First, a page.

My Love Dwelt in a Northern Land, Op 18 No 3

author of text

Elgar’s first published part-song dates from 1890 and marks the beginning of his association with the publishers Novello. It was a cautious and rather inauspicious start from their point of view; they offered no money to the composer, merely a hundred copies in lieu of copyright. When My Love Dwelt in a Northern Land first appeared, it was said to be ‘crude, ill-written for the voice, laid out without knowledge of the capabilities of the human voice &c &c!’, as Elgar told his friend Jaeger many years later. Yet it is a fine song, despite a conventional setting. In the third verse the melody is given to Soprano and Tenor I, while the other parts sing the words to a repetitive, rhythmic motif – an ‘accompaniment’ device Elgar later used in two of his greatest songs, Death on the Hills and Serenade. One might also note in passing that Lang’s poem has the theme – popular in Victorian times and frequently used by Elgar – of youthful love, often unfulfilled and/or brought to an end by premature death.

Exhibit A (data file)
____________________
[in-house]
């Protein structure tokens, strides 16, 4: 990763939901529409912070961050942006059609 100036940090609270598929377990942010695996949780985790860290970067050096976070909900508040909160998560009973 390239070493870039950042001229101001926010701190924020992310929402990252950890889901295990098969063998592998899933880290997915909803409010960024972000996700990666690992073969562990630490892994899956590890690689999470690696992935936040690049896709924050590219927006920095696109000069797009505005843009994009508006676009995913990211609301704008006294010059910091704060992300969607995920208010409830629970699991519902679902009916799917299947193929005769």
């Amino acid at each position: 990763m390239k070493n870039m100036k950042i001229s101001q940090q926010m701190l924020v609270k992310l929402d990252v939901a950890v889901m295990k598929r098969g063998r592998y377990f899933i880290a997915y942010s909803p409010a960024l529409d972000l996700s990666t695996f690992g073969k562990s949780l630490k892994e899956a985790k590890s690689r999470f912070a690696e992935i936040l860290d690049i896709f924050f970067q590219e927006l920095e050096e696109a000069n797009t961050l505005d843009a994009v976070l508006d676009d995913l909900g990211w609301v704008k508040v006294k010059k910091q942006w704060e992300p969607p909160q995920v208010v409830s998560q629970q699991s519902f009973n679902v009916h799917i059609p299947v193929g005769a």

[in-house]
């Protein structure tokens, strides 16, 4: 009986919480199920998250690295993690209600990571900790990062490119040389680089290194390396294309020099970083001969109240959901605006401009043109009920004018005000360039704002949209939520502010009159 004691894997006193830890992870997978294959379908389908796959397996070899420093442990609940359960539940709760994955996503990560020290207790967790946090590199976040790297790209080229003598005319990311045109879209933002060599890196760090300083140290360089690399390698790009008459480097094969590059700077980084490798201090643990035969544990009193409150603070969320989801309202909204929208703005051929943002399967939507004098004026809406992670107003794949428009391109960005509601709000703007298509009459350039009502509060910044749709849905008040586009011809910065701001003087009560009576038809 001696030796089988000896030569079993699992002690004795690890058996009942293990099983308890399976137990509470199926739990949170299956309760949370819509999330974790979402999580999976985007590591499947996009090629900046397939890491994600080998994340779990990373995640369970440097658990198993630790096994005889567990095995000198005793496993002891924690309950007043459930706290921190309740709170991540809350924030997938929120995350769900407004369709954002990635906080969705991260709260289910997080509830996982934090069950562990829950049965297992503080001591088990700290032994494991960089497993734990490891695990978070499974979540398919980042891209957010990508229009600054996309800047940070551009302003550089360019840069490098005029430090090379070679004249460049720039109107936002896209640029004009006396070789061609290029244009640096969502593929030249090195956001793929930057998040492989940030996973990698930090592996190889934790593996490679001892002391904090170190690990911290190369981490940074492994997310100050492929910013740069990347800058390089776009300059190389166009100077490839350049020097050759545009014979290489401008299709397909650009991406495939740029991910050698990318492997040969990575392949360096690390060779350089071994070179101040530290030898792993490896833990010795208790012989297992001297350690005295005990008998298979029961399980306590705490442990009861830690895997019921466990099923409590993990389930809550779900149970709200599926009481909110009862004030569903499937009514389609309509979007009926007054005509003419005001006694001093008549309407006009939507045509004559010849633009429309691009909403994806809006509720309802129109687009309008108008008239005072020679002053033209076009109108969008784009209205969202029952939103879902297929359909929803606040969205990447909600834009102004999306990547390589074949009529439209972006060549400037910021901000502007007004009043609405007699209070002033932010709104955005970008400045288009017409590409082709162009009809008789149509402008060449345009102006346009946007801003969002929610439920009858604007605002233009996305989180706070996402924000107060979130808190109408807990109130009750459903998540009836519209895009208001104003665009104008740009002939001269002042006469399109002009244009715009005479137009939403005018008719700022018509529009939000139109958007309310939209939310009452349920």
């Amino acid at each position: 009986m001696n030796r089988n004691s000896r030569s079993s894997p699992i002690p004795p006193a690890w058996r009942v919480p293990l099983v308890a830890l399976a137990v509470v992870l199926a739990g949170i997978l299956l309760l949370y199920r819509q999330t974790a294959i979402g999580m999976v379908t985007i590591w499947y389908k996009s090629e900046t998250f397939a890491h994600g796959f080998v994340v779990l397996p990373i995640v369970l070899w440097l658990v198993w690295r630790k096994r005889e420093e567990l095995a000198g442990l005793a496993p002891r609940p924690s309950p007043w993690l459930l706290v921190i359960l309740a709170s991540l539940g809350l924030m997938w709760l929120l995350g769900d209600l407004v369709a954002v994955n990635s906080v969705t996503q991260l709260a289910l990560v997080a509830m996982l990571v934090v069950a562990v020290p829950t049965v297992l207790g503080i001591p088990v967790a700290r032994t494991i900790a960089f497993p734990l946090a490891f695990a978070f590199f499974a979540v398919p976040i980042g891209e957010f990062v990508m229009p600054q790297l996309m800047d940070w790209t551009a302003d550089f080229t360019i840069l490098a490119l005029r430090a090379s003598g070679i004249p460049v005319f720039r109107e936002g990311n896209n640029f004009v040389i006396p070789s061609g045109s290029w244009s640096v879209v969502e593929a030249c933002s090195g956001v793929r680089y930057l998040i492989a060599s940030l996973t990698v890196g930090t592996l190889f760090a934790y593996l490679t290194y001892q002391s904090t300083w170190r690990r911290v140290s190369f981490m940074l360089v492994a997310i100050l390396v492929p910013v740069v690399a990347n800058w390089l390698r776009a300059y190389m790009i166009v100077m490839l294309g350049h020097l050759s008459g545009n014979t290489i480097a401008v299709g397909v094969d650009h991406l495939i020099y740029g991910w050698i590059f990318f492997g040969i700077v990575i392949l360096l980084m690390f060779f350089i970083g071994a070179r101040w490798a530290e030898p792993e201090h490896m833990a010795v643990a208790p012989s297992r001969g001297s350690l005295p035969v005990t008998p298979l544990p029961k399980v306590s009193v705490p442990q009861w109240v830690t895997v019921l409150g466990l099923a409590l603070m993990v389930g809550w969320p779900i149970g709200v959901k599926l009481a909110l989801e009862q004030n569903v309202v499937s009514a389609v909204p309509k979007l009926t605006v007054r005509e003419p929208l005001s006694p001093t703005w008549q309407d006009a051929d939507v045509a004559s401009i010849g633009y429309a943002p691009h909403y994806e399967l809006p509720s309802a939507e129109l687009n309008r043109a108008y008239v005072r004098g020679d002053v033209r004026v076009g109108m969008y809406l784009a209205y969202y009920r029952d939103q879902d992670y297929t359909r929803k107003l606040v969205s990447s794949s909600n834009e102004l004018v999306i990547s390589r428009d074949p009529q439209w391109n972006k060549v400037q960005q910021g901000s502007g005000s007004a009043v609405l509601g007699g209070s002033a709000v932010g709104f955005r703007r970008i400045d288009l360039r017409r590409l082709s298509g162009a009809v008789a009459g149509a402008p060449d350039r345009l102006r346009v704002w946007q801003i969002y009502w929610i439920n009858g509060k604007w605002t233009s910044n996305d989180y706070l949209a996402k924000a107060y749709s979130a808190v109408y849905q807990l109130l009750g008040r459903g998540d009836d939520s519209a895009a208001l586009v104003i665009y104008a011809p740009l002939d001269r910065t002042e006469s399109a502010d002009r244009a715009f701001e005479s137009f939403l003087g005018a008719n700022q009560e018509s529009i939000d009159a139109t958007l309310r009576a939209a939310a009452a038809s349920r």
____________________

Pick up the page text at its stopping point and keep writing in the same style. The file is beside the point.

from notes by Geoffrey Hodgkins 1998


All in the April Evening
CDH55243Helios (Hyperion's budget label)
Elgar: Choral Songs
CDA67019Archive Service
Elgar: Go, song of mine & other choral works
SIGCD315Download only
Elgar: The complete choral songs
CDA66271/22CDs Archive Service


Track 4 on CDA66271/2 CD1 [4'38] 2CDs Archive Service
Track 3 on CDA67019 [4'06] Archive Service
Track 17 on CDH55243 [3'45] Helios (Hyperion's budget label)
Track 4 on SIGCD315 [4'11] Download only

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